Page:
This internationally popular rock band (1968-76), began c 1960 as The Hawks, the support group for Ronnie Hawkins. Drummer Levon Helm (b at Marvell, Arkansas 26 May 1940) had come north to Ontario with Hawkins. Canadian recruits were guitarist and songwriter Robbie Robertson, bassist Rick Danko (b at Greens Corner, Ont 9 Dec 1943; d at Woodstock, NY 10 Dec 1999), organist Garth Hudson (b at London, Ont 2 Aug 1937) and pianist Richard Manuel (b at Stratford, Ont 3 Apr 1945, d at Winter Park, Fla 4 March 1986). After leaving Hawkins in 1963, the group performed as Levon and the Hawks, The Crackers and The Canadian Squires. Helm and Robertson backed Bob Dylan during his rapid evolution from folk to electric rock in 1965, and the group (again known as The Hawks) backed Dylan on his 1965-66 world tour.
Recording in a pink stuccoed home in West Saugerties, NY, the quintet, reborn as The Band, participated in a series of legendary, oft-bootlegged sessions with Dylan collectively known as The Basement Tapes. The Band also recorded its critically acclaimed debut, Music from Big Pink (1968). That release and such musically kaleidoscopic albums as The Band, Stage Fright and the landmark live recording Rock of Ages included such signature songs as "The Weight,""Tears of Rage," Hudson's keyboard showcase "Chest Fever" and their biggest US hit, "Up on Cripple Creek."
The Band reunited with Dylan for an album (Planet Waves) and tour (documented on the live recording Before the Flood) in 1974. Personal differences between Helm and Robertson led to an irrevocable split several years later. The Last Waltz, a farewell concert held at San Francisco's Winterland Ballroom in November 1976, featured guest appearances by Dylan, Hawkins, Neil Young, Joni Mitchell, Eric Clapton and Ringo Starr, among others. Director Martin Scorsese shot a documentary film of the event.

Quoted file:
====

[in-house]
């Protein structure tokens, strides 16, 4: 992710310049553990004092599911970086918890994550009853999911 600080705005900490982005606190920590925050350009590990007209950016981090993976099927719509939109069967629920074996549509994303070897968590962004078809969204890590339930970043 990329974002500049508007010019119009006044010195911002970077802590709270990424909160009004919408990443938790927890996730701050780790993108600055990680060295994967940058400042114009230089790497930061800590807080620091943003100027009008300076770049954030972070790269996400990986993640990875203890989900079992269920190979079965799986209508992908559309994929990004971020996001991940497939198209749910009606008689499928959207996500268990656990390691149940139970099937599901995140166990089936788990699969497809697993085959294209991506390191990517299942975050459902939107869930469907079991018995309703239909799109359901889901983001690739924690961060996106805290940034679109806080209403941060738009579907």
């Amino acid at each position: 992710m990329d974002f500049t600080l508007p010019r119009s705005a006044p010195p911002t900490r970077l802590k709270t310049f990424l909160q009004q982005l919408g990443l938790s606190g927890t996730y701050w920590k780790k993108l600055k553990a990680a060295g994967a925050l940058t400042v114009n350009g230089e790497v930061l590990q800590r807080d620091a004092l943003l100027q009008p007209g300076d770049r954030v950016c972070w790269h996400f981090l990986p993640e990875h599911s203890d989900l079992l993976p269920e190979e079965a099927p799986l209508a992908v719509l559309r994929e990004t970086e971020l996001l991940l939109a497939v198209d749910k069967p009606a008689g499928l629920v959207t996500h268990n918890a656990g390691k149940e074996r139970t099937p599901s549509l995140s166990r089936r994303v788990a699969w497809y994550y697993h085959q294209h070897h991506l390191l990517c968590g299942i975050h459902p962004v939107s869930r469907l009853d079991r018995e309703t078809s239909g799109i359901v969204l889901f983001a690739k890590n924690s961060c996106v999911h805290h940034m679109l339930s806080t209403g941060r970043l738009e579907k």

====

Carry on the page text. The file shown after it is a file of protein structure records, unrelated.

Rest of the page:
The Band re-formed minus Robertson in 1986; Manuel committed suicide on March 4 while the group was on tour in Florida. With Helm, Hudson and Danko joined by new sidemen, The Band released Jericho, its first studio album in 18 years, in 1993; the lineup also recorded High on the Hog (1996) and Jubilation (1998). The box-set anthology Across the Great Divide (1994) features material dating back to the Hawkins era. It was overshadowed by the Grammy Award-nominated 5-CD package A Musical History (2005), which was assembled by Robertson and concluded a complete remastering and reissue series of The Band's catalogue by Capitol-EMI Records. The Band was inducted into the Rock and Roll Hall of Fame in 1994.